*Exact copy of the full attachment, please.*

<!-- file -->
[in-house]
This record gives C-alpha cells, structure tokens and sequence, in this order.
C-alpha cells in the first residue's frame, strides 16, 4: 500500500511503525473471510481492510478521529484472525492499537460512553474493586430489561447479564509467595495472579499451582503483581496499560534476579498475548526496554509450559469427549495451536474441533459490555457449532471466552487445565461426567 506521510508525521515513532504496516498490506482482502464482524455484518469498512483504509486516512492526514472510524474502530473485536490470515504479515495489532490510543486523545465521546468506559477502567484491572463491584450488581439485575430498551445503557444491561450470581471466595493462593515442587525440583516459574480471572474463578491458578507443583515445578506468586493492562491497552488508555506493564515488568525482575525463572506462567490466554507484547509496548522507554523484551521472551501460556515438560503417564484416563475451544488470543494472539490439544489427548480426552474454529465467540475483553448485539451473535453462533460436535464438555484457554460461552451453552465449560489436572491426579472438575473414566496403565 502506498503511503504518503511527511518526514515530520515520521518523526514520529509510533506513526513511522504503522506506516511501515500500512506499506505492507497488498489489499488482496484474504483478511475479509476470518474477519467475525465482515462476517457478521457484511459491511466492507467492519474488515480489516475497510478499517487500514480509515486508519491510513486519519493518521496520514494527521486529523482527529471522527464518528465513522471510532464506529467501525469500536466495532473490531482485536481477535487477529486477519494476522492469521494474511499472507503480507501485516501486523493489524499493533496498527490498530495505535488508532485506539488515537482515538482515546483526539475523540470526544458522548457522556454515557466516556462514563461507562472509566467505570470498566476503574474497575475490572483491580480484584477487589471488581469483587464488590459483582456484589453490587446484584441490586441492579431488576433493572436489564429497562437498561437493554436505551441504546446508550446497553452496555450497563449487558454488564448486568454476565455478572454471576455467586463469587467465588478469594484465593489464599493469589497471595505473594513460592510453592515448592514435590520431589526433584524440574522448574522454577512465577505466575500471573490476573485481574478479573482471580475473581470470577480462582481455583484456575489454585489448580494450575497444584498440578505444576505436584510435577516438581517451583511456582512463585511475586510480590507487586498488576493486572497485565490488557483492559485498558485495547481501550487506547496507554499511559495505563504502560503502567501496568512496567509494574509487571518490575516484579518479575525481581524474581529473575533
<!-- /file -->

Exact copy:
[in-house]
This record gives C-alpha cells, structure tokens and sequence, in this order.
C-alpha cells in the first residue's frame, strides 16, 4: 500500500511503525473471510481492510478521529484472525492499537460512553474493586430489561447479564509467595495472579499451582503483581496499560534476579498475548526496554509450559469427549495451536474441533459490555457449532471466552487445565461426567 506521510508525521515513532504496516498490506482482502464482524455484518469498512483504509486516512492526514472510524474502530473485536490470515504479515495489532490510543486523545465521546468506559477502567484491572463491584450488581439485575430498551445503557444491561450470581471466595493462593515442587525440583516459574480471572474463578491458578507443583515445578506468586493492562491497552488508555506493564515488568525482575525463572506462567490466554507484547509496548522507554523484551521472551501460556515438560503417564484416563475451544488470543494472539490439544489427548480426552474454529465467540475483553448485539451473535453462533460436535464438555484457554460461552451453552465449560489436572491426579472438575473414566496403565 502506498503511503504518503511527511518526514515530520515520521518523526514520529509510533506513526513511522504503522506506516511501515500500512506499506505492507497488498489489499488482496484474504483478511475479509476470518474477519467475525465482515462476517457478521457484511459491511466492507467492519474488515480489516475497510478499517487500514480509515486508519491510513486519519493518521496520514494527521486529523482527529471522527464518528465513522471510532464506529467501525469500536466495532473490531482485536481477535487477529486477519494476522492469521494474511499472507503480507501485516501486523493489524499493533496498527490498530495505535488508532485506539488515537482515538482515546483526539475523540470526544458522548457522556454515557466516556462514563461507562472509566467505570470498566476503574474497575475490572483491580480484584477487589471488581469483587464488590459483582456484589453490587446484584441490586441492579431488576433493572436489564429497562437498561437493554436505551441504546446508550446497553452496555450497563449487558454488564448486568454476565455478572454471576455467586463469587467465588478469594484465593489464599493469589497471595505473594513460592510453592515448592514435590520431589526433584524440574522448574522454577512465577505466575500471573490476573485481574478479573482471580475473581470470577480462582481455583484456575489454585489448580494450575497444584498440578505444576505436584510435577516438581517451583511456582512463585511475586510480590507487586498488576493486572497485565490488557483492559485498558485495547481501550487506547496507554499511559495505563504502560503502567501496568512496567509494574509487571518490575516484579518479575525481581524474581529473575533